Pap smear participation rates, primary healthcare and Indigenous women

Katie S Panaretto, Sarah Larkins and Vivienne Manessis
Med J Aust 2003; 178 (10): 525. || doi: 10.5694/j.1326-5377.2003.tb05338.x
Published online: 19 May 2003

To the Editor: As practitioners in a community-controlled Aboriginal and Torres Strait Islander primary healthcare centre, striving to better meet the healthcare needs of our community, we would like to offer some thoughts on a recent article by Coory et al.1

In reporting on cervical cancer screening participation rates in Indigenous communities in Queensland, Coory et al identified the communities but did not inform them that the study was being conducted. We feel that such an approach is unhelpful and reflects a paternalistic attitude. The accompanying editorial2 rightly drew attention to the lack of direct consultation with the communities involved and the consequences of this in terms of future interventions. Without a true partnership with the women and their communities, the authors were unable to do more than imply that participation rates were better in centres with a primary-healthcare approach to screening.

Information about the types of services and choice of Pap smear providers available in each community, in addition to the Pap smear screening participation rate, would be of great interest. It would, in part, answer the question the authors themselves posed about the role of primary healthcare in improving Pap smear participation rates. Already scarce funds could then be committed to improving access to quality primary healthcare rather than to conducting further trials.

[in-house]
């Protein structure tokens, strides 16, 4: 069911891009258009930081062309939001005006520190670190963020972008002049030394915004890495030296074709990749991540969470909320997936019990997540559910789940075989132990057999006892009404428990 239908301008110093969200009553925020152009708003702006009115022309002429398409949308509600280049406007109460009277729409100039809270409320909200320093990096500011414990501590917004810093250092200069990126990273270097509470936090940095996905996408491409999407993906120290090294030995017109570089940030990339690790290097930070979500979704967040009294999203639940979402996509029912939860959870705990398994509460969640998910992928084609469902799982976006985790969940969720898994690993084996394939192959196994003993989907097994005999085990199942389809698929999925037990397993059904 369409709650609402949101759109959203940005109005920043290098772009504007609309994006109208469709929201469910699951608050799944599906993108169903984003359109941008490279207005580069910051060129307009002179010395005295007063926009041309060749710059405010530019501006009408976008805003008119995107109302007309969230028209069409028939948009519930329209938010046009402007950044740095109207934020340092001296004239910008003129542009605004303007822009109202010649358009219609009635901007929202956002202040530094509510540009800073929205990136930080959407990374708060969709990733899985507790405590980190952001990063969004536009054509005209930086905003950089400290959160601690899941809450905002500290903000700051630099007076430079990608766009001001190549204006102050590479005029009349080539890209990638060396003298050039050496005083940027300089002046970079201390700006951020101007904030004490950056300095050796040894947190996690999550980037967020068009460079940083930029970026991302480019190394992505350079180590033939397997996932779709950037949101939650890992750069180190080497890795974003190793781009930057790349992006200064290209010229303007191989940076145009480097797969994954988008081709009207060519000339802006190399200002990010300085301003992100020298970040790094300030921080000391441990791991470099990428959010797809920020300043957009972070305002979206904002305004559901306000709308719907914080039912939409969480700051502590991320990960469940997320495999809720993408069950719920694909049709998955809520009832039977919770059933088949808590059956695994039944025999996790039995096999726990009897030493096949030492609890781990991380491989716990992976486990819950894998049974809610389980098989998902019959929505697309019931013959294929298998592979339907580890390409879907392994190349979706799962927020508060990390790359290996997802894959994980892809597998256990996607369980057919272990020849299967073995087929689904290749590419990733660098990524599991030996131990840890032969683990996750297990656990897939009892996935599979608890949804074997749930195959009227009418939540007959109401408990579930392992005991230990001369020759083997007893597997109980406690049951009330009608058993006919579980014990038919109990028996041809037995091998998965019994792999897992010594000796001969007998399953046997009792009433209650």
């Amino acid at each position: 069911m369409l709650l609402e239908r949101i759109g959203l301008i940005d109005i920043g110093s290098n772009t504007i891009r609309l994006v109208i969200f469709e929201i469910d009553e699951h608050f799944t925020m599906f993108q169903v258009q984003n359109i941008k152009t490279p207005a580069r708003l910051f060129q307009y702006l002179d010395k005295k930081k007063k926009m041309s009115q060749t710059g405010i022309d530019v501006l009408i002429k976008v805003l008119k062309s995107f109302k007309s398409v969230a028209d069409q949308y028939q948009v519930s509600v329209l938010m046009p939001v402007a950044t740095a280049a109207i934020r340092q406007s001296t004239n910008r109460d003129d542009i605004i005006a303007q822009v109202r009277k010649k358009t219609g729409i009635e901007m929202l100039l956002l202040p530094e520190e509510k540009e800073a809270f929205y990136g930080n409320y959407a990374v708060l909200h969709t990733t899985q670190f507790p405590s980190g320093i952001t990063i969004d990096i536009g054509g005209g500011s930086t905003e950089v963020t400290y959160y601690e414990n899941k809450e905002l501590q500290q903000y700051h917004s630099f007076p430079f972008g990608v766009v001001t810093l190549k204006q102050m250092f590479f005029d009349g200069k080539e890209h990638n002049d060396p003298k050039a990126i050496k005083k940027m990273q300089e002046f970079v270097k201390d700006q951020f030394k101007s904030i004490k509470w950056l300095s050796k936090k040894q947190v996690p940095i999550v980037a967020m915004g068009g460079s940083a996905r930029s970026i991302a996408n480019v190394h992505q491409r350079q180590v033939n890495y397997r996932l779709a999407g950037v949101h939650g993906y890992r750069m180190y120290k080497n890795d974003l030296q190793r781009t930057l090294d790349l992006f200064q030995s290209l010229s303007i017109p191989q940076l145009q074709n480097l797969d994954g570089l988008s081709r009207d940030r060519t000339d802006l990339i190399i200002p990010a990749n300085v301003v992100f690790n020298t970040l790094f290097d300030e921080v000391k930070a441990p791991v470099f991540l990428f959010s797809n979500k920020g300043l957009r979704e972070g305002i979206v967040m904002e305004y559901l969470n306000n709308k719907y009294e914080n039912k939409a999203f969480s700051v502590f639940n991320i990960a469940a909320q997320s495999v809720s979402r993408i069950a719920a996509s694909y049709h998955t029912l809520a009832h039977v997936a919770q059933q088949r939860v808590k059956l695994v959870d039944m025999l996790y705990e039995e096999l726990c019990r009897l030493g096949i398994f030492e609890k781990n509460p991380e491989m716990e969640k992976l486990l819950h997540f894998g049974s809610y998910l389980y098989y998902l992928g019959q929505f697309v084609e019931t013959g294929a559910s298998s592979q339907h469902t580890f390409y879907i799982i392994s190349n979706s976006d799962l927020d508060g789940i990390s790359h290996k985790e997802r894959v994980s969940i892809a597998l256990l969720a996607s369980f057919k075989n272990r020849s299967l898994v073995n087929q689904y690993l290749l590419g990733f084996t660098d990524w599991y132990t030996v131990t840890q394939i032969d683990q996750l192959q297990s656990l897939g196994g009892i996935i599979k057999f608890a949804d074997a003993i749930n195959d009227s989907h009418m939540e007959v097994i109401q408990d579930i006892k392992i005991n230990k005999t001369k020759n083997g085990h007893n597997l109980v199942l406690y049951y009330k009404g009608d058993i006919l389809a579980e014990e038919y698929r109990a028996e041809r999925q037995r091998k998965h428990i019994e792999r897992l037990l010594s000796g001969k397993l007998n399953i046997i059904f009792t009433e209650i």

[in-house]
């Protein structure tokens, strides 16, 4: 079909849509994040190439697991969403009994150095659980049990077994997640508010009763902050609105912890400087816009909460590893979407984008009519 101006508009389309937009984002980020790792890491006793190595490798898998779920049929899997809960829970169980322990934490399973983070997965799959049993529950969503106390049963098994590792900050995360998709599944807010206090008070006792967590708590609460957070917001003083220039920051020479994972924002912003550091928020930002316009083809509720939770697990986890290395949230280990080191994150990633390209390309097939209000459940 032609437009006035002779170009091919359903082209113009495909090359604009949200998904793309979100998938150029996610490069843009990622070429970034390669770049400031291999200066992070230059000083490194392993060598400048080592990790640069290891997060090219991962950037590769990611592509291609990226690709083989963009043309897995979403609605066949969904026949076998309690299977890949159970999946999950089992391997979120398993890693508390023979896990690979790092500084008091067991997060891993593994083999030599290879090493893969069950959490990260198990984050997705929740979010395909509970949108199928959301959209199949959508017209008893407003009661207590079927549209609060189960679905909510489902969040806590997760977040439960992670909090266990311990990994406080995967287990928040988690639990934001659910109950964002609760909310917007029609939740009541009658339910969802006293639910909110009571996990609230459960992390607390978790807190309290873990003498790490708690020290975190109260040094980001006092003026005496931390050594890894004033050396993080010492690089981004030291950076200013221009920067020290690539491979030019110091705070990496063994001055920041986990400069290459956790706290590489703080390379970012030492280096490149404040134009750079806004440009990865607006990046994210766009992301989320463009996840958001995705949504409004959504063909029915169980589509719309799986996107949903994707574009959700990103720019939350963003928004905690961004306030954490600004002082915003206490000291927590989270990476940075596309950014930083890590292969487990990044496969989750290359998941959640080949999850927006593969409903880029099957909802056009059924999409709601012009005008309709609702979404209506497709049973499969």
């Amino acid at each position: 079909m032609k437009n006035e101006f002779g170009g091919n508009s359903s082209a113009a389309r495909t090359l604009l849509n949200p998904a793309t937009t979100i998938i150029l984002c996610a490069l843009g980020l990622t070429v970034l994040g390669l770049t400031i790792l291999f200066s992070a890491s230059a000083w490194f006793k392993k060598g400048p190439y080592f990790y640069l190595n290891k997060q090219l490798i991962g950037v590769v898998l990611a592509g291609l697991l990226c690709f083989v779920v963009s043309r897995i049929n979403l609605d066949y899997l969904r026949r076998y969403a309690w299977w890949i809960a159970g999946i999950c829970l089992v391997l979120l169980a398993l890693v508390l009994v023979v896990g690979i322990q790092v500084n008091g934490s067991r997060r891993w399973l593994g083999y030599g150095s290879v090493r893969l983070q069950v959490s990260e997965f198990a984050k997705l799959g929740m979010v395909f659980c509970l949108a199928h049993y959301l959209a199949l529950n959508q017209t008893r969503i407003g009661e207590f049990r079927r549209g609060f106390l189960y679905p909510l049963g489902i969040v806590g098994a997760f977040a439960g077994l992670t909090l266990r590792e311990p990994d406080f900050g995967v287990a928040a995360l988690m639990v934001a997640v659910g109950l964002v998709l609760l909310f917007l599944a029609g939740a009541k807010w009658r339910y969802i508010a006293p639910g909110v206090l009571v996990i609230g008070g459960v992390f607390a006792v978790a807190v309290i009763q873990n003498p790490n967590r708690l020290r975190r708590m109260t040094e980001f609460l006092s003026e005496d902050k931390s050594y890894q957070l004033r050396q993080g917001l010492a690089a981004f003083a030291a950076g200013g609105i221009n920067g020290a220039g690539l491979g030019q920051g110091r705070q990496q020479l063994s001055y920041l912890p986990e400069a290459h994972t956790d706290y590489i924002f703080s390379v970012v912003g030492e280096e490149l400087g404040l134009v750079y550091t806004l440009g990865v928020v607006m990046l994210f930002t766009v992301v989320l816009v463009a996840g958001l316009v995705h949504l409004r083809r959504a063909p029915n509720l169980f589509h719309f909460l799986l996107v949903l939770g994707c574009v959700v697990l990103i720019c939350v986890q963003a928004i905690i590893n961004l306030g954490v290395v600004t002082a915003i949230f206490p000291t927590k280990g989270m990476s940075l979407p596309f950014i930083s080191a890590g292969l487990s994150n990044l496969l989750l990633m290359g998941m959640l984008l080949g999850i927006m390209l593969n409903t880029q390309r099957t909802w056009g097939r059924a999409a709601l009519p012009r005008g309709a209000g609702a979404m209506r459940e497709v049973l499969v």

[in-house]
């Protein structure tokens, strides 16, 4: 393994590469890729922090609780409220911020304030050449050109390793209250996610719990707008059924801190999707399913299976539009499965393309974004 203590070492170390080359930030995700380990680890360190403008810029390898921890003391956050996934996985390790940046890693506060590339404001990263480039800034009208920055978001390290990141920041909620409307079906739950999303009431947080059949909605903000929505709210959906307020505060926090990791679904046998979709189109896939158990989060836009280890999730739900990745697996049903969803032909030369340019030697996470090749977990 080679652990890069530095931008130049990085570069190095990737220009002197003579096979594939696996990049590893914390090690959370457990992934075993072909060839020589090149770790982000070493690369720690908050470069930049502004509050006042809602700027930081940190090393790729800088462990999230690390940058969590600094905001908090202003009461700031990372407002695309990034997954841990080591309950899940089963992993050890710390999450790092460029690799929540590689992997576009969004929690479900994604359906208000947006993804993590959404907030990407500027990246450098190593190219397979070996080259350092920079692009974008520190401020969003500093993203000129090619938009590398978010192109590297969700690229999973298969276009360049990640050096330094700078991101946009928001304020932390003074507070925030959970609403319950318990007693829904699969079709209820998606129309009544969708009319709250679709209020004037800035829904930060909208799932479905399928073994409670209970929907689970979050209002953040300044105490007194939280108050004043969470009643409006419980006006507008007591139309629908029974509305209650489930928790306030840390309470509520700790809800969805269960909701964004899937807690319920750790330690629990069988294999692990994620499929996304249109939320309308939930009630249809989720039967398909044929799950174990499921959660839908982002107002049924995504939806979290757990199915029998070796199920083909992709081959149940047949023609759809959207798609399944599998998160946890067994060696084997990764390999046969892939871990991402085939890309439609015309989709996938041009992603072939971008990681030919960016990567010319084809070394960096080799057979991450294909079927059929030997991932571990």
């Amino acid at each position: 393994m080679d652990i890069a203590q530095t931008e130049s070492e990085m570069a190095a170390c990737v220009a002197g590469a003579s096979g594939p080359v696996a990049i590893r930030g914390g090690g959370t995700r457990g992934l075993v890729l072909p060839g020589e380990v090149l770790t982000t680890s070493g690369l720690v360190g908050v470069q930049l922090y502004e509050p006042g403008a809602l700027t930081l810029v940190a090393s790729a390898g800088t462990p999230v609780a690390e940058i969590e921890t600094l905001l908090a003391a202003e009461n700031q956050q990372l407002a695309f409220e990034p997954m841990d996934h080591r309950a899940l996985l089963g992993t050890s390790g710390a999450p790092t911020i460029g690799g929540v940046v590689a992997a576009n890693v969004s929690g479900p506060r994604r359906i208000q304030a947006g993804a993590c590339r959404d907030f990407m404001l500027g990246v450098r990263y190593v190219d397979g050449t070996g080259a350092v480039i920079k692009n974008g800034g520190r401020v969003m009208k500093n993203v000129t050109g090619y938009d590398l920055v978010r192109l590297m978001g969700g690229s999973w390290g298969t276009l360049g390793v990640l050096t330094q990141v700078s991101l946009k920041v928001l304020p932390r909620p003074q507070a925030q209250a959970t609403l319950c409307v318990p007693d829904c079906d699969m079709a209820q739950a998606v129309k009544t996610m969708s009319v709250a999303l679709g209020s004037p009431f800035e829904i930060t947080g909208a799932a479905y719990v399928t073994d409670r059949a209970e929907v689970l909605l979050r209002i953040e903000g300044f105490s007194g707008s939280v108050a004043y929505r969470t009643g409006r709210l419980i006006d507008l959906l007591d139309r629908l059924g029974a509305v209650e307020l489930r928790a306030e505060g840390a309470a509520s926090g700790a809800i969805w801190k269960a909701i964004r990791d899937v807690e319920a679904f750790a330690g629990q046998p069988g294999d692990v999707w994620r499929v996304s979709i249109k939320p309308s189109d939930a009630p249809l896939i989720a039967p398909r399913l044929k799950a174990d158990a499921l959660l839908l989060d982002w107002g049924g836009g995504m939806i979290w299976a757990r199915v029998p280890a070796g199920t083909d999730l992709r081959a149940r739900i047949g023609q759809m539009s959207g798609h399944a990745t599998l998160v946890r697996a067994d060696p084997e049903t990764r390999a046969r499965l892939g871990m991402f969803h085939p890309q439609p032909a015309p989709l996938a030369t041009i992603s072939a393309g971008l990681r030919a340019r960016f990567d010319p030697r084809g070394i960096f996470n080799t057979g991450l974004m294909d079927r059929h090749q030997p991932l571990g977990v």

A further factor, which was not explored in either the study or the editorial, was health promotion. The cornerstone of health promotion in the Indigenous community remains the "kit-video" model, comprising posters, leaflets and a video. In contrast, mainstream health promotion often involves expensive multimedia campaigns promoted by national celebrities. Such campaigns have been shown to increase Pap smear screening in the wider community.3,4 To date, these campaigns have rarely had an Indigenous focus, and it might be argued that a consequence of this is the low Pap smear participation rate documented by Coory et al.

In our experience,5 the Indigenous community does respond to culturally appropriate holistic primary healthcare. The study by Coory et al demonstrates a lack of commitment, collaboration and innovation — essential features for the delivery of quality primary healthcare — that is all too common in the current approach to Indigenous health.

  • Katie S Panaretto
  • Sarah Larkins
  • Vivienne Manessis


  • 1. Coory MD, Fagan PS, Muller JM, Dunn NAM. Participation in cervical cancer screening by women in rural and remote Aboriginal and Torres Strait Islander communities in Queensland. Med J Aust 2002; 177: 544-547. <MJA full text>
  • 2. Hunt JM, Geia LK. Can we better meet the healthcare needs of Aboriginal and Torres Strait Islander women [editorial]? Med J Aust 2002; 177: 533-534. <MJA full text>
  • 3. Shelly JM, Irwig LM, Simpson JM, Macaskill P. Evaluation of a mass-media-led campaign to increase Pap smear screening. Health Educ Res 1991; 6: 267-277.
  • 4. Mitchell H, Hirst S, Mitchell JA, et al. Effect of ethnic media on cervical cancer screening rates. Aust N Z J Public Health 1997; 21: 265-267.
  • 5. Office for Aboriginal and Torres Strait Islander Health. Better health care: studies in the successful delivery of primary health care services for Aboriginal and Torres Strait Islander Australians. Canberra: Commonwealth Department of Health and Ageing, 2001.


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